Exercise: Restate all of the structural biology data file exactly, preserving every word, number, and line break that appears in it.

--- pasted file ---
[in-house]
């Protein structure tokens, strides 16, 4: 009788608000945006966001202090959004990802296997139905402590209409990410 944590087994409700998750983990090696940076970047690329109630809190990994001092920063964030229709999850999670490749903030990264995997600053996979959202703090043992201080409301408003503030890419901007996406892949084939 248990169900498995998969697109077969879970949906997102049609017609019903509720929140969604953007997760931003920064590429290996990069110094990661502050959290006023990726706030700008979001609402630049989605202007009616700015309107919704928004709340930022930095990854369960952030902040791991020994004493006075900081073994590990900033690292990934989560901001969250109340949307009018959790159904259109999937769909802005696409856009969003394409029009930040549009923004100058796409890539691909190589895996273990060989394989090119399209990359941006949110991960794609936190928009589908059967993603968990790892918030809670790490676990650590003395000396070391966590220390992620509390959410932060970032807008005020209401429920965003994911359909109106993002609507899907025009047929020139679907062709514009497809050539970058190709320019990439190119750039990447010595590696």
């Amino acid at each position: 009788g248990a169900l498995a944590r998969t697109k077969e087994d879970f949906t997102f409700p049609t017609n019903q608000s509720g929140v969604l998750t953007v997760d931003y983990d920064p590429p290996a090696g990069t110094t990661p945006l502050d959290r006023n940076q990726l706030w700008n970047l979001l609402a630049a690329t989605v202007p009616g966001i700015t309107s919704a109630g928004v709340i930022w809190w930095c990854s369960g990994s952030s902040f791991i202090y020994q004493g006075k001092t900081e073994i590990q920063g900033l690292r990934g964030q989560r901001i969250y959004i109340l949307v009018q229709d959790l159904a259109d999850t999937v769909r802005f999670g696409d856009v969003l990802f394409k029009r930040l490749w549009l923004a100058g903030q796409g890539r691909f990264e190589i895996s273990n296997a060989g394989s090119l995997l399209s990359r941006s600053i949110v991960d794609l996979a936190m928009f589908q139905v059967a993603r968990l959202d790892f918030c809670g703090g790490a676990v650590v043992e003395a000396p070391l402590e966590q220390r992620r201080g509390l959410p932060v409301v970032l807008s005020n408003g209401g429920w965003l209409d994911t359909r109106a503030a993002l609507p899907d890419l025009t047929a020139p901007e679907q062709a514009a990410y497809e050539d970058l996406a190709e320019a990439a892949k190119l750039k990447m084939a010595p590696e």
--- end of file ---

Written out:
[in-house]
């Protein structure tokens, strides 16, 4: 009788608000945006966001202090959004990802296997139905402590209409990410 944590087994409700998750983990090696940076970047690329109630809190990994001092920063964030229709999850999670490749903030990264995997600053996979959202703090043992201080409301408003503030890419901007996406892949084939 248990169900498995998969697109077969879970949906997102049609017609019903509720929140969604953007997760931003920064590429290996990069110094990661502050959290006023990726706030700008979001609402630049989605202007009616700015309107919704928004709340930022930095990854369960952030902040791991020994004493006075900081073994590990900033690292990934989560901001969250109340949307009018959790159904259109999937769909802005696409856009969003394409029009930040549009923004100058796409890539691909190589895996273990060989394989090119399209990359941006949110991960794609936190928009589908059967993603968990790892918030809670790490676990650590003395000396070391966590220390992620509390959410932060970032807008005020209401429920965003994911359909109106993002609507899907025009047929020139679907062709514009497809050539970058190709320019990439190119750039990447010595590696």
């Amino acid at each position: 009788g248990a169900l498995a944590r998969t697109k077969e087994d879970f949906t997102f409700p049609t017609n019903q608000s509720g929140v969604l998750t953007v997760d931003y983990d920064p590429p290996a090696g990069t110094t990661p945006l502050d959290r006023n940076q990726l706030w700008n970047l979001l609402a630049a690329t989605v202007p009616g966001i700015t309107s919704a109630g928004v709340i930022w809190w930095c990854s369960g990994s952030s902040f791991i202090y020994q004493g006075k001092t900081e073994i590990q920063g900033l690292r990934g964030q989560r901001i969250y959004i109340l949307v009018q229709d959790l159904a259109d999850t999937v769909r802005f999670g696409d856009v969003l990802f394409k029009r930040l490749w549009l923004a100058g903030q796409g890539r691909f990264e190589i895996s273990n296997a060989g394989s090119l995997l399209s990359r941006s600053i949110v991960d794609l996979a936190m928009f589908q139905v059967a993603r968990l959202d790892f918030c809670g703090g790490a676990v650590v043992e003395a000396p070391l402590e966590q220390r992620r201080g509390l959410p932060v409301v970032l807008s005020n408003g209401g429920w965003l209409d994911t359909r109106a503030a993002l609507p899907d890419l025009t047929a020139p901007e679907q062709a514009a990410y497809e050539d970058l996406a190709e320019a990439a892949k190119l750039k990447m084939a010595p590696e």